DO NURSES’ OPINIONS MATTER?

Published:September 21, 2021DOI:https://doi.org/10.1016/j.nurpra.2021.07.022
      Donald Gardenier, DNP, FNP-BC, FAANP, FAAN, is a nurse practitioner in gastroenterology and hepatology at Eisenhower Health in Palm Springs, CA. He is also adjunct assistant professor at the Frances Payne Bolton School of Nursing at Case Western Reserve University in Cleveland, OH, where he earned his doctorate of nursing practice degree in 2009. Since 2011, he has been the editor of this column, featuring the opinions of nurse practitioners on a broad scope of topics of interest. Dr. Gardenier has an extensive background treating chronic hepatitis C. He completed a clinical fellowship in hepatology sponsored by the American Association for the Study of Liver Diseases at the Icahn School of Medicine at Mount Sinai in New York City where he worked from 1999 until 2016, most recently as clinical program director and assistant professor of medicine. He has presented and published on numerous topics in liver disease. Dr. Gardenier is a past board member of the American Association of Nurse Practitioners and the American College of Nurse Practitioners. He is a fellow of the American Academy of Nursing, which named him an Edge Runner for innovation in health care delivery. Dr. Gardenier completed his bachelor’s and master’s degrees in nursing as a National Health Service Corps scholar at the Lienhard School of Nursing at Pace University in Pleasantville, NY. He holds a master’s degree in public administration from New York University and is a returned Peace Corps volunteer.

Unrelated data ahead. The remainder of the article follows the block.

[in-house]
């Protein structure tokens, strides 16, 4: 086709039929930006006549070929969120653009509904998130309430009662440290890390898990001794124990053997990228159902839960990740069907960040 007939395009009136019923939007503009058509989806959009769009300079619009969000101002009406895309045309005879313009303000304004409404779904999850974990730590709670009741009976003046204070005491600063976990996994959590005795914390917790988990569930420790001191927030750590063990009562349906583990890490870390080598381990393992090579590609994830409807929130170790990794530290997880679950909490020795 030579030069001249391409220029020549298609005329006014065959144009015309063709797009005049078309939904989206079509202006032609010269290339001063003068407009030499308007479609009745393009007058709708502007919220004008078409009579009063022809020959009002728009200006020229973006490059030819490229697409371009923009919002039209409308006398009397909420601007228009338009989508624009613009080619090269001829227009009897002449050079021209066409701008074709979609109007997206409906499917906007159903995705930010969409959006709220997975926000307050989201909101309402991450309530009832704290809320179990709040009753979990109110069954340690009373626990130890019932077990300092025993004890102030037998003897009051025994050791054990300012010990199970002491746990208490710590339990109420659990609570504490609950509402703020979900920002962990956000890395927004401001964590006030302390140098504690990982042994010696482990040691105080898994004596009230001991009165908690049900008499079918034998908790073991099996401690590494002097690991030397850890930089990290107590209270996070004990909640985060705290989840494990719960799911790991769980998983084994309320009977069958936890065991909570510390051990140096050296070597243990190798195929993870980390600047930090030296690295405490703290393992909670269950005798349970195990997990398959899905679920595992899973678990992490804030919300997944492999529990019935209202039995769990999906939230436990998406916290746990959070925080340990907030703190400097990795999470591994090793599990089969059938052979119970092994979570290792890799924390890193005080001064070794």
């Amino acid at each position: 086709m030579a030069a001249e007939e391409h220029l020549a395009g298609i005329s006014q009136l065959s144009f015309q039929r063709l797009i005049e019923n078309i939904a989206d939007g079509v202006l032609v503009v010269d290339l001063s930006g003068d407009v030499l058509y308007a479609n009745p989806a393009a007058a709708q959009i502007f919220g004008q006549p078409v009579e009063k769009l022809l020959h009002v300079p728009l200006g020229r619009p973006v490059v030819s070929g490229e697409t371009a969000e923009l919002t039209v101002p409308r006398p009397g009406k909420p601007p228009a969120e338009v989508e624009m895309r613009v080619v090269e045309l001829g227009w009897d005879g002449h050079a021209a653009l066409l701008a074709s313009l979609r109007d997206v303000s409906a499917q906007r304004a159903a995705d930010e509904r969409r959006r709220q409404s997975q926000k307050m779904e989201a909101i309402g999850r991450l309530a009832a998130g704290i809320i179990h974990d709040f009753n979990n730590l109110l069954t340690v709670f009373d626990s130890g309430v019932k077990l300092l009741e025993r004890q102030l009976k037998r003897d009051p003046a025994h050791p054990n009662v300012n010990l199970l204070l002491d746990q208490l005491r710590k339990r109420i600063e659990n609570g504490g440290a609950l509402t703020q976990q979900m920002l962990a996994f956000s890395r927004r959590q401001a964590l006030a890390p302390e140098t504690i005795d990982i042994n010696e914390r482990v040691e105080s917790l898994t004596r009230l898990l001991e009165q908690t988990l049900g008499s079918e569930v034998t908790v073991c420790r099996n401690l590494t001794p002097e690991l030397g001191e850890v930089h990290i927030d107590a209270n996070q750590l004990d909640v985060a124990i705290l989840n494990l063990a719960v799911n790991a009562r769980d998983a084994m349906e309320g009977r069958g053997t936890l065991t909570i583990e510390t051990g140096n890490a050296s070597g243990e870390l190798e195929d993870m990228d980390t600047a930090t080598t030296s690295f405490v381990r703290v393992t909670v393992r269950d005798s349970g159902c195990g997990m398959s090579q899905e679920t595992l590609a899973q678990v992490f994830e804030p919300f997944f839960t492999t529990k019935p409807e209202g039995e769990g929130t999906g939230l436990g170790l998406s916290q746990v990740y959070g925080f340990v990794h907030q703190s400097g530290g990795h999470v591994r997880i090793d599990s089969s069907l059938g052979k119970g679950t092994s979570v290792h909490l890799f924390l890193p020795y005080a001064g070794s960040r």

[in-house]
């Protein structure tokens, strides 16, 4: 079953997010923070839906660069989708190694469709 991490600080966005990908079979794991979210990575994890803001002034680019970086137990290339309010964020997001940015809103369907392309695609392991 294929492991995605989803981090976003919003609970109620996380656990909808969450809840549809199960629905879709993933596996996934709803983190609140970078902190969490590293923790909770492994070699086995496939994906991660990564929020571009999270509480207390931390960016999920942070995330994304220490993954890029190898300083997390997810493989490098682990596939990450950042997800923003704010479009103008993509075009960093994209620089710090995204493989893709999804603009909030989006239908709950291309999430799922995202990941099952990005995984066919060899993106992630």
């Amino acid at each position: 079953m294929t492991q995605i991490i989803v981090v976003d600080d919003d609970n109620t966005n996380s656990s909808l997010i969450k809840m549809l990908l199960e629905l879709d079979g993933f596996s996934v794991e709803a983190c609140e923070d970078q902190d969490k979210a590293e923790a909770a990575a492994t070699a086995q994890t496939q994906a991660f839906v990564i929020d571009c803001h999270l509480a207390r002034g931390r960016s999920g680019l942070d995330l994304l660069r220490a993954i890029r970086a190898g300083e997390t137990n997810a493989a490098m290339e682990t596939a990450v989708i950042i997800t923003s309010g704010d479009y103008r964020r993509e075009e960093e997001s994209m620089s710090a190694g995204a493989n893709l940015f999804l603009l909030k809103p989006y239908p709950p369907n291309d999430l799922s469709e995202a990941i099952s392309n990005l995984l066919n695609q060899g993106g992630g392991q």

To read this article in full you will need to make a payment

      Purchase one-time access:

      Academic and Personal

      Subscribe:

      Subscribe to The Journal for Nurse Practitioners
      Already a print subscriber? Claim online access
      Already an online subscriber? Sign in
      Institutional Access: Sign in to ScienceDirect

      References

        • Reinhart R.J.
        Nurses continue to rate highest in honesty, ethics.
      1. Institute of Medicine of the National Academies.
        • Woods A.D.
        WHO: state of world’s nursing 2020.
      2. Bruni F. Ted Cruz, I’m sorry. New York Times. June 17, 2021.

      3. The Pulitzer Prizes.
      4. Berger M. Herblock, Washington Post columnist with wit and bite, is dead at 91. New York Times. October 9, 2001.

      5. Martin D. Walter Cronkite, 92, dies; trusted voice of TV news. New York Times. July 17, 2009.

        • Achenbach J.
        Did the news media, led by Walter Conkrite, lose the war in Vietnam? Washington Post.
        (May 25, 2018)
        • Sigma Theta Tau International
        The Woodhull study on nursing and the media: health care’s invisible partner.
        Center Nursing Press, 1997
        • Mason D.J.
        • Nixon L.
        • Glickstein B.
        • et al.
        The Woodhull study revisited: nurses’ representation in health news media 20 years later.
        J Nurs Scholarsh. 2018; 50: 695-704
        • Mason D.J.
        • Glickstein B.
        • Westphaln K.
        Journalists’ experiences with using nurses as sources in health news stories.
        Am J Nurs. 2018; 118: 42-50